After a year away it is back to New WHL. The question then is finance. Arsenal, as we know, took years and years to pay off the cost of the Emirates; will Tottenham be able to do it more quickly?
Of course Tottenham don’t give away financial secrets, but the fact is the cost of the stadium rose from £350m to £700m (different figures appear in different reports but whichever ones you choose, it has been a big rise.) The Emirates Stadium and agreed public service improvements cost £390m and Arsenal made about £40m from selling off other property in the area it acquired along the way.
Even allowing for inflation and increased TV revenue that is still a big difference for Tottenham to pay off. And there is one hidden issue, although not everyone would agree with this. Arsenal, in my view, benefited by deliberately choosing a stadium design that had already been built once, for Benfica. Look at their stadium, and you can see the similarities in the four tier approach and the design of the roof to allow air circulation down to the grass.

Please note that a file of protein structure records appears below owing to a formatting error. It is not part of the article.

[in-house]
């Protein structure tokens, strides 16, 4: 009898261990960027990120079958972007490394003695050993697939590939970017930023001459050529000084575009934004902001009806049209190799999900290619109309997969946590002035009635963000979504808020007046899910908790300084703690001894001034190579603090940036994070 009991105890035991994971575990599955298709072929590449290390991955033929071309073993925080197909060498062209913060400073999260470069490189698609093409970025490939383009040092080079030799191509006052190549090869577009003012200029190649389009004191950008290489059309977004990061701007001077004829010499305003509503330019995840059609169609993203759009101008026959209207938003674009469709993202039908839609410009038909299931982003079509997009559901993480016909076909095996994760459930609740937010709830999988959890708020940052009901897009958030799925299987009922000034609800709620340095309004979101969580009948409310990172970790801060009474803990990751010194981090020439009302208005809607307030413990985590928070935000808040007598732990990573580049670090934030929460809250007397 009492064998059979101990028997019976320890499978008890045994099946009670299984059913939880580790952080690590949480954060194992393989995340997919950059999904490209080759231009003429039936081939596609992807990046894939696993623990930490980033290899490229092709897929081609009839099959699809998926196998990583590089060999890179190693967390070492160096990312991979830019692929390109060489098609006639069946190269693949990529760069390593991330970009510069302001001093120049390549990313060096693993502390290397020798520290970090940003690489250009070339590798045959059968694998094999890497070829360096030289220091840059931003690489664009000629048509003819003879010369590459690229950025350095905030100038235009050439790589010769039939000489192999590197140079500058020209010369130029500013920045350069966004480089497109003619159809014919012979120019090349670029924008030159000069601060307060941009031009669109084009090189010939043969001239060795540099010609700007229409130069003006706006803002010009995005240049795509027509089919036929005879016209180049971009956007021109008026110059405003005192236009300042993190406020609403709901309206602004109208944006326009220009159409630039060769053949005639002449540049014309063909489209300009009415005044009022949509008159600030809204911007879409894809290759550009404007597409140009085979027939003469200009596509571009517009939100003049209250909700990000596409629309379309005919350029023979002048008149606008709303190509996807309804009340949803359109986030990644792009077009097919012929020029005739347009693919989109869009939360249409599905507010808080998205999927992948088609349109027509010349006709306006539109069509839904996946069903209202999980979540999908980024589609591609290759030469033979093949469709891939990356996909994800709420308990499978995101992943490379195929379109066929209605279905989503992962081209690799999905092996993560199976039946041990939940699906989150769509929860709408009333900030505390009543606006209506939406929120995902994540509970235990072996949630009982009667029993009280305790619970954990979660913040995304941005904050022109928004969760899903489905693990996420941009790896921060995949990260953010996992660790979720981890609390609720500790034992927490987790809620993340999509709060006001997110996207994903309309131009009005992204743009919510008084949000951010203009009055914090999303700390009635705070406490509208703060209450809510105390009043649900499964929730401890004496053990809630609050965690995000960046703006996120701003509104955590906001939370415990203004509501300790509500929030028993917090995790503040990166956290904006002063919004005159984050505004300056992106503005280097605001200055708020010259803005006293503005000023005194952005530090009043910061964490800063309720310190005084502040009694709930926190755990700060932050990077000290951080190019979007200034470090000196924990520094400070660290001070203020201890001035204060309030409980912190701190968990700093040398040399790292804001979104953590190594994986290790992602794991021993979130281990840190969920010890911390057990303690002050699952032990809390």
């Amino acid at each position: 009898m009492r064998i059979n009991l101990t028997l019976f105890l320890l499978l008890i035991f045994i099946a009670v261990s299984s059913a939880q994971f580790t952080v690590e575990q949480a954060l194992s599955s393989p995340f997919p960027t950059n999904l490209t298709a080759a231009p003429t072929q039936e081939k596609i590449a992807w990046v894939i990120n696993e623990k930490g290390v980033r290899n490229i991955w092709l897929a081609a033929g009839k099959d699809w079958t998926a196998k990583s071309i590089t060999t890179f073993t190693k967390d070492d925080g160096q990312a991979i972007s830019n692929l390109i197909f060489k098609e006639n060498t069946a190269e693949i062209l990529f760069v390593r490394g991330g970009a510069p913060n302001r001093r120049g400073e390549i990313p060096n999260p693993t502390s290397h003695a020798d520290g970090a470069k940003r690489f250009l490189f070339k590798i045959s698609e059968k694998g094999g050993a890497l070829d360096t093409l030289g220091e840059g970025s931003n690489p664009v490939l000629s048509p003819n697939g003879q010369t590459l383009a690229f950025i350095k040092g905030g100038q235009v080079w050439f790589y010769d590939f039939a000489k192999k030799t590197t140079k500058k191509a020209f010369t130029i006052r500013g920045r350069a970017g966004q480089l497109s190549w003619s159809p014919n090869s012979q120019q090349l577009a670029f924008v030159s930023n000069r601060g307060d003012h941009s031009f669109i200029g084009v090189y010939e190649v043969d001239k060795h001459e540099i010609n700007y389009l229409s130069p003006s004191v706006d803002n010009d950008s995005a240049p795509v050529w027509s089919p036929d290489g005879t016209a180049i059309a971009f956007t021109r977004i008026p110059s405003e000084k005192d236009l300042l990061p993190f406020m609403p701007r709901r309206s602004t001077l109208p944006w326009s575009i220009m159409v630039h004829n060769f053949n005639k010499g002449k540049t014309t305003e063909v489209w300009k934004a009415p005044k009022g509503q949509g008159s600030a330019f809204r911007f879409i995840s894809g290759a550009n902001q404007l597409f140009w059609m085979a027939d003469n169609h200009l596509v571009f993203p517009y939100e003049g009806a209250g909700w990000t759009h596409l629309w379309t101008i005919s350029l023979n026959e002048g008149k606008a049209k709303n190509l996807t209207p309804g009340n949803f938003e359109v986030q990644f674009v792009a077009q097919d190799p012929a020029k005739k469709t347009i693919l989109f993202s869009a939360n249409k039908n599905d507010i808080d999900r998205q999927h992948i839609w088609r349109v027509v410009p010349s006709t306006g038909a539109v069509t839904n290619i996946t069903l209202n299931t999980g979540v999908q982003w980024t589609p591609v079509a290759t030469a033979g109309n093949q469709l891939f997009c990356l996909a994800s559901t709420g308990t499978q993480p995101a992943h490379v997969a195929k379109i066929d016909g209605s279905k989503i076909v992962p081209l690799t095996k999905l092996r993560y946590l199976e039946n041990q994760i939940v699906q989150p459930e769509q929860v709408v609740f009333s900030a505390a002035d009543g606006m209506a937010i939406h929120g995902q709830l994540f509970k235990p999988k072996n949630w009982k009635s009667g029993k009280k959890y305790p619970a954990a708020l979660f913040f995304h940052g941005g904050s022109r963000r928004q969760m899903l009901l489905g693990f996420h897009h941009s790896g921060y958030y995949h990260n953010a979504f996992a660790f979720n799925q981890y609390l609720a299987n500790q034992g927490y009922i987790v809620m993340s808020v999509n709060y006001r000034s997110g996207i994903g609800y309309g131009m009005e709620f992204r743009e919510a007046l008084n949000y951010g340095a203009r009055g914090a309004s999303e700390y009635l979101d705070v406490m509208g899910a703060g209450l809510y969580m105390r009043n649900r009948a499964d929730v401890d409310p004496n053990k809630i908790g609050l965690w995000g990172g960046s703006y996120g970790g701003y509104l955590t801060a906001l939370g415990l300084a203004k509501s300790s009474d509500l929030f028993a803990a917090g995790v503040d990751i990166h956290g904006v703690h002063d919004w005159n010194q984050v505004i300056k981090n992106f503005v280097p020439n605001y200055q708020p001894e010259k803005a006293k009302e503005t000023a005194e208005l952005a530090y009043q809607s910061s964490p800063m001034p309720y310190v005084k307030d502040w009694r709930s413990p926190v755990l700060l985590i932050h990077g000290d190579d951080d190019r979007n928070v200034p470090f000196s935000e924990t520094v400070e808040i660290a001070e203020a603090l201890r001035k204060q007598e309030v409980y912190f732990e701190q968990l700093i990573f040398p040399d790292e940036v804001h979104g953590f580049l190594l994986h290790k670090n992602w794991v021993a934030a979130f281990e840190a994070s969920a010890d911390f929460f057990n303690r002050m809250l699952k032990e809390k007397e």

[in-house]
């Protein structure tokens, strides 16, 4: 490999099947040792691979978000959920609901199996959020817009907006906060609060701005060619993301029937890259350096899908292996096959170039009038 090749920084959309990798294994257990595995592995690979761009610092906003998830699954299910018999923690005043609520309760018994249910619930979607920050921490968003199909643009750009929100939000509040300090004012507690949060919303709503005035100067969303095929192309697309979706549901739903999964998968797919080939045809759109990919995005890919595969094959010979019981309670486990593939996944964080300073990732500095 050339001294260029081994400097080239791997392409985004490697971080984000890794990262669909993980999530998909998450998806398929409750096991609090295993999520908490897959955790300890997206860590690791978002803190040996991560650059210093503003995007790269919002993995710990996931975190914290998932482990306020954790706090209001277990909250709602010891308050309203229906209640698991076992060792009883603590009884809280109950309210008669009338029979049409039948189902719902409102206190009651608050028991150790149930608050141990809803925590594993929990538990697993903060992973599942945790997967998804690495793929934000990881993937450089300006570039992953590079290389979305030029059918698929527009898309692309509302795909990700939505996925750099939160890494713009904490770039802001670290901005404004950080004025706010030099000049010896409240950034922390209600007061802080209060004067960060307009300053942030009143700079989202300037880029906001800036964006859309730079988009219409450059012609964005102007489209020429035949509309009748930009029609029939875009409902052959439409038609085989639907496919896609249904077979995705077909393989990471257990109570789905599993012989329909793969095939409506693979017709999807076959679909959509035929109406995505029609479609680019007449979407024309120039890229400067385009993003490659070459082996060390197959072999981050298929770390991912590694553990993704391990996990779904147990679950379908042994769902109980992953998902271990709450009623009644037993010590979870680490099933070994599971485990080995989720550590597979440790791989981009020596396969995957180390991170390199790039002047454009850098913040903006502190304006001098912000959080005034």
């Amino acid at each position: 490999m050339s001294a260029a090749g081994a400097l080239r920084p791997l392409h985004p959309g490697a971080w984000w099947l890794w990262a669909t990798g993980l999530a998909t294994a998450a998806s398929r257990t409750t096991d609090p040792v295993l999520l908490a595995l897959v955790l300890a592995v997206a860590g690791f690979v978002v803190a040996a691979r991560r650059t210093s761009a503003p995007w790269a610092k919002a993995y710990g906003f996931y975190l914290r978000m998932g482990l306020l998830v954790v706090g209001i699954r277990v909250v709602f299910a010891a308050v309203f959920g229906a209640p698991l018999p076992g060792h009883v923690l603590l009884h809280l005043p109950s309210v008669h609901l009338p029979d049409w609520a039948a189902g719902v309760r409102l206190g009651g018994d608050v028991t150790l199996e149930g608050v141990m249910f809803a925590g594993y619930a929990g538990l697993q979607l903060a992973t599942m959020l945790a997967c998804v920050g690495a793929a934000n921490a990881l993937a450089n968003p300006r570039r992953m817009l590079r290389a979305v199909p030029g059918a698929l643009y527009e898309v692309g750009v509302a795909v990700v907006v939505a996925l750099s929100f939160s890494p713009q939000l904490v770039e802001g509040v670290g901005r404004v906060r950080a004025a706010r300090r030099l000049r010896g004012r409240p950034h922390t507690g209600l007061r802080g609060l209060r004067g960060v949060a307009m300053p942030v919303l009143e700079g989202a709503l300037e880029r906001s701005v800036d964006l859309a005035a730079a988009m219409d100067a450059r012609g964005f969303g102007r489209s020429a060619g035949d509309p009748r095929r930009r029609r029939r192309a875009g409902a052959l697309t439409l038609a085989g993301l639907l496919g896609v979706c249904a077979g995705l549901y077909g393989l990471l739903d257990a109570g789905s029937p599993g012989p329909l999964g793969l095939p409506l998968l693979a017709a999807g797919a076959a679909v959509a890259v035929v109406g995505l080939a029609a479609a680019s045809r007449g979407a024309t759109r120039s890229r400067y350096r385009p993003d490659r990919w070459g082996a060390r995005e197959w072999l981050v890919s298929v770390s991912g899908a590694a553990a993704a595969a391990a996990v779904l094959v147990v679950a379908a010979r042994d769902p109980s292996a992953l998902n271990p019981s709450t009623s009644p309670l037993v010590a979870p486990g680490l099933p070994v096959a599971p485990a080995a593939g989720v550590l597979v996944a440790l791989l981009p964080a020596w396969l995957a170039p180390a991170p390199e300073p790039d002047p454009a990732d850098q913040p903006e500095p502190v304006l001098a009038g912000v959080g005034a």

Tottenham are working on a totally novel design, which of course might work, but it might have teething troubles and those can be a pain.
So, even if Tottenham have little or no negative impact in moving from Wembley to New WHL there are going to be financial constraints, unless money (which no one has yet talked about), is found to pay the debt without giving Tottenham double the sort of loans Arsenal had.
Of course Tottenham have been very good at making money from selling players, although last summer they did spend £69m on four players and recouped about £40m on sales. This was the first time since 2010/11 that expenditure on players exceeded income on sales. The key question is whether they have a source of funding that will allow such expenditure to continue while also paying for the stadium.